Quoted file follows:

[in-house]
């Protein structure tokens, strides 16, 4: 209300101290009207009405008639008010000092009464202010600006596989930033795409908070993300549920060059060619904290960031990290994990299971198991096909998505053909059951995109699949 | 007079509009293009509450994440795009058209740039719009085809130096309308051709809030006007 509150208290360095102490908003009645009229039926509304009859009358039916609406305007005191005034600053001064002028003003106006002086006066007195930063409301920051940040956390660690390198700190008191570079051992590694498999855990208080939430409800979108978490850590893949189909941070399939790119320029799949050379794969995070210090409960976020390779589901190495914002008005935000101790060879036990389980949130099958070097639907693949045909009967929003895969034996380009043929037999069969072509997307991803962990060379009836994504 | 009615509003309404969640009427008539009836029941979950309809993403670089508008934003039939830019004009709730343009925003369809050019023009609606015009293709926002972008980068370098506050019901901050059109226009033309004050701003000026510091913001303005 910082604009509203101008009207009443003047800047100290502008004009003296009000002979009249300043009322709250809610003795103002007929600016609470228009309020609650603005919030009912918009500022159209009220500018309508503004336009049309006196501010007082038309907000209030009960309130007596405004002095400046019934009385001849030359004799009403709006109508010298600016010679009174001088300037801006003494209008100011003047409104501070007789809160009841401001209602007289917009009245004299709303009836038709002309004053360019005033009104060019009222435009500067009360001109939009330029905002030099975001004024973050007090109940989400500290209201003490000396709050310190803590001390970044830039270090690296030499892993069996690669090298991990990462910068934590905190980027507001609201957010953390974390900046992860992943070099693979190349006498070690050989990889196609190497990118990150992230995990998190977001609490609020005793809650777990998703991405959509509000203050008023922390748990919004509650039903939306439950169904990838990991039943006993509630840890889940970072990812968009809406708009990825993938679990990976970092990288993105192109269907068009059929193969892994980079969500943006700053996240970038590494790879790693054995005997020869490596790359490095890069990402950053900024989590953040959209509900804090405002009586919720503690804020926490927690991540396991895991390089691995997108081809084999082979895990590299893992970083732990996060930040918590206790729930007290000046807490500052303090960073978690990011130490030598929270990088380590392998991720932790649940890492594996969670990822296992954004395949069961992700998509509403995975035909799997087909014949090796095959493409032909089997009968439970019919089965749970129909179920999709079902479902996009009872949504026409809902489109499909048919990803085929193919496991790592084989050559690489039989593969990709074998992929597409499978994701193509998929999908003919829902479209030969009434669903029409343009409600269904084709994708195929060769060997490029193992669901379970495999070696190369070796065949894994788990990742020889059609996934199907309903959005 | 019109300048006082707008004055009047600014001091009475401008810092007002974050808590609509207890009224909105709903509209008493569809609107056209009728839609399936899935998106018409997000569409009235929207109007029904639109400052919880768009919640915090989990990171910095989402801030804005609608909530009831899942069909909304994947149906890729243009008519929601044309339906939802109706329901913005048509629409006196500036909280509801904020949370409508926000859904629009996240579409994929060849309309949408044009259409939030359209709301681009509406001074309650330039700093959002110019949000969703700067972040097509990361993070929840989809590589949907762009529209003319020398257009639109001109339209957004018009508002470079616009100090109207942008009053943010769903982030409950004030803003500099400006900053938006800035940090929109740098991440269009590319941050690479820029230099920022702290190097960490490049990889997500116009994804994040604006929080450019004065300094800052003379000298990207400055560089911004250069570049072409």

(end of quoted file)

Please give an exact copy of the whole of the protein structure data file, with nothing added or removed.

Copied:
[in-house]
């Protein structure tokens, strides 16, 4: 209300101290009207009405008639008010000092009464202010600006596989930033795409908070993300549920060059060619904290960031990290994990299971198991096909998505053909059951995109699949 | 007079509009293009509450994440795009058209740039719009085809130096309308051709809030006007 509150208290360095102490908003009645009229039926509304009859009358039916609406305007005191005034600053001064002028003003106006002086006066007195930063409301920051940040956390660690390198700190008191570079051992590694498999855990208080939430409800979108978490850590893949189909941070399939790119320029799949050379794969995070210090409960976020390779589901190495914002008005935000101790060879036990389980949130099958070097639907693949045909009967929003895969034996380009043929037999069969072509997307991803962990060379009836994504 | 009615509003309404969640009427008539009836029941979950309809993403670089508008934003039939830019004009709730343009925003369809050019023009609606015009293709926002972008980068370098506050019901901050059109226009033309004050701003000026510091913001303005 910082604009509203101008009207009443003047800047100290502008004009003296009000002979009249300043009322709250809610003795103002007929600016609470228009309020609650603005919030009912918009500022159209009220500018309508503004336009049309006196501010007082038309907000209030009960309130007596405004002095400046019934009385001849030359004799009403709006109508010298600016010679009174001088300037801006003494209008100011003047409104501070007789809160009841401001209602007289917009009245004299709303009836038709002309004053360019005033009104060019009222435009500067009360001109939009330029905002030099975001004024973050007090109940989400500290209201003490000396709050310190803590001390970044830039270090690296030499892993069996690669090298991990990462910068934590905190980027507001609201957010953390974390900046992860992943070099693979190349006498070690050989990889196609190497990118990150992230995990998190977001609490609020005793809650777990998703991405959509509000203050008023922390748990919004509650039903939306439950169904990838990991039943006993509630840890889940970072990812968009809406708009990825993938679990990976970092990288993105192109269907068009059929193969892994980079969500943006700053996240970038590494790879790693054995005997020869490596790359490095890069990402950053900024989590953040959209509900804090405002009586919720503690804020926490927690991540396991895991390089691995997108081809084999082979895990590299893992970083732990996060930040918590206790729930007290000046807490500052303090960073978690990011130490030598929270990088380590392998991720932790649940890492594996969670990822296992954004395949069961992700998509509403995975035909799997087909014949090796095959493409032909089997009968439970019919089965749970129909179920999709079902479902996009009872949504026409809902489109499909048919990803085929193919496991790592084989050559690489039989593969990709074998992929597409499978994701193509998929999908003919829902479209030969009434669903029409343009409600269904084709994708195929060769060997490029193992669901379970495999070696190369070796065949894994788990990742020889059609996934199907309903959005 | 019109300048006082707008004055009047600014001091009475401008810092007002974050808590609509207890009224909105709903509209008493569809609107056209009728839609399936899935998106018409997000569409009235929207109007029904639109400052919880768009919640915090989990990171910095989402801030804005609608909530009831899942069909909304994947149906890729243009008519929601044309339906939802109706329901913005048509629409006196500036909280509801904020949370409508926000859904629009996240579409994929060849309309949408044009259409939030359209709301681009509406001074309650330039700093959002110019949000969703700067972040097509990361993070929840989809590589949907762009529209003319020398257009639109001109339209957004018009508002470079616009100090109207942008009053943010769903982030409950004030803003500099400006900053938006800035940090929109740098991440269009590319941050690479820029230099920022702290190097960490490049990889997500116009994804994040604006929080450019004065300094800052003379000298990207400055560089911004250069570049072409």